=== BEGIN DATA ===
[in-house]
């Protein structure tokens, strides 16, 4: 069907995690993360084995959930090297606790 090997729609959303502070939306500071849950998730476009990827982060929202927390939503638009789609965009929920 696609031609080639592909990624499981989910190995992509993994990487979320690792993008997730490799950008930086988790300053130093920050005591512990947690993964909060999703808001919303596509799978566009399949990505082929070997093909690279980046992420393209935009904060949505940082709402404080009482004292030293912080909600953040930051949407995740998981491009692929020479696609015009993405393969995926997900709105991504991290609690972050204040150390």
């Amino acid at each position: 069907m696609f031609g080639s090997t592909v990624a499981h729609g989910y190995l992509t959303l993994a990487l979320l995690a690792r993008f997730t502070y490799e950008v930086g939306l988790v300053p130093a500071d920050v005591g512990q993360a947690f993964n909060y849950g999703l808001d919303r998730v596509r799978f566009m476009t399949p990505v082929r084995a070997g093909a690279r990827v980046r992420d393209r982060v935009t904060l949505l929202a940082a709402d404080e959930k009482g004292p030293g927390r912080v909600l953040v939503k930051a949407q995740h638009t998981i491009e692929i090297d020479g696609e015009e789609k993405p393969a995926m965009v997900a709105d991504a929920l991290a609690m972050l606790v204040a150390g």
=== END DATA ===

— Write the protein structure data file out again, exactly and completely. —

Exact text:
[in-house]
């Protein structure tokens, strides 16, 4: 069907995690993360084995959930090297606790 090997729609959303502070939306500071849950998730476009990827982060929202927390939503638009789609965009929920 696609031609080639592909990624499981989910190995992509993994990487979320690792993008997730490799950008930086988790300053130093920050005591512990947690993964909060999703808001919303596509799978566009399949990505082929070997093909690279980046992420393209935009904060949505940082709402404080009482004292030293912080909600953040930051949407995740998981491009692929020479696609015009993405393969995926997900709105991504991290609690972050204040150390």
């Amino acid at each position: 069907m696609f031609g080639s090997t592909v990624a499981h729609g989910y190995l992509t959303l993994a990487l979320l995690a690792r993008f997730t502070y490799e950008v930086g939306l988790v300053p130093a500071d920050v005591g512990q993360a947690f993964n909060y849950g999703l808001d919303r998730v596509r799978f566009m476009t399949p990505v082929r084995a070997g093909a690279r990827v980046r992420d393209r982060v935009t904060l949505l929202a940082a709402d404080e959930k009482g004292p030293g927390r912080v909600l953040v939503k930051a949407q995740h638009t998981i491009e692929i090297d020479g696609e015009e789609k993405p393969a995926m965009v997900a709105d991504a929920l991290a609690m972050l606790v204040a150390g």